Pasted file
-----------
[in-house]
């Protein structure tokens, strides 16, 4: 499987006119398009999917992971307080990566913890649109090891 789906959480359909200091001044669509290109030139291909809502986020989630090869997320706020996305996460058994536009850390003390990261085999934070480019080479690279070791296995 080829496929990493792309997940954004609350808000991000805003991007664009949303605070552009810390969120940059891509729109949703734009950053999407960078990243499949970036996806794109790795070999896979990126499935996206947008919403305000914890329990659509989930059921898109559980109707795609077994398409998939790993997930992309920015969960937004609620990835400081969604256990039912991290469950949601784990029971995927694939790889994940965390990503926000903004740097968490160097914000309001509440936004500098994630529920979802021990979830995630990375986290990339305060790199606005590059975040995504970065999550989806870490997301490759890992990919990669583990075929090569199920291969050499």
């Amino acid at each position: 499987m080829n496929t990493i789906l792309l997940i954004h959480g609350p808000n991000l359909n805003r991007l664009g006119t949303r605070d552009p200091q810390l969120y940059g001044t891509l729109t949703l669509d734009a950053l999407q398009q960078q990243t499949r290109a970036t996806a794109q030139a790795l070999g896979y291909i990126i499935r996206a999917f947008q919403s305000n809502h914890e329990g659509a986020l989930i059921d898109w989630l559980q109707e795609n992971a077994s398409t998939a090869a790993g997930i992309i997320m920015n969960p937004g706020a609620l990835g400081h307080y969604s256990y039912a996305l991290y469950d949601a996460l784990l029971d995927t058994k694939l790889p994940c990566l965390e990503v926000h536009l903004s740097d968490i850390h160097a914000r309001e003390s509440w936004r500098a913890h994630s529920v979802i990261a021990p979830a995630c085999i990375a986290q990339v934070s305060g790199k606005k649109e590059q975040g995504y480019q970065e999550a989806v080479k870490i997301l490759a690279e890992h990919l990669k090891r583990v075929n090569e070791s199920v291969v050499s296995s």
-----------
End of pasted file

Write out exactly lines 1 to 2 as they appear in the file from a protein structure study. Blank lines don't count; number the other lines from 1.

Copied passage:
[in-house]
């Protein structure tokens, strides 16, 4: 499987006119398009999917992971307080990566913890649109090891 789906959480359909200091001044669509290109030139291909809502986020989630090869997320706020996305996460058994536009850390003390990261085999934070480019080479690279070791296995 080829496929990493792309997940954004609350808000991000805003991007664009949303605070552009810390969120940059891509729109949703734009950053999407960078990243499949970036996806794109790795070999896979990126499935996206947008919403305000914890329990659509989930059921898109559980109707795609077994398409998939790993997930992309920015969960937004609620990835400081969604256990039912991290469950949601784990029971995927694939790889994940965390990503926000903004740097968490160097914000309001509440936004500098994630529920979802021990979830995630990375986290990339305060790199606005590059975040995504970065999550989806870490997301490759890992990919990669583990075929090569199920291969050499």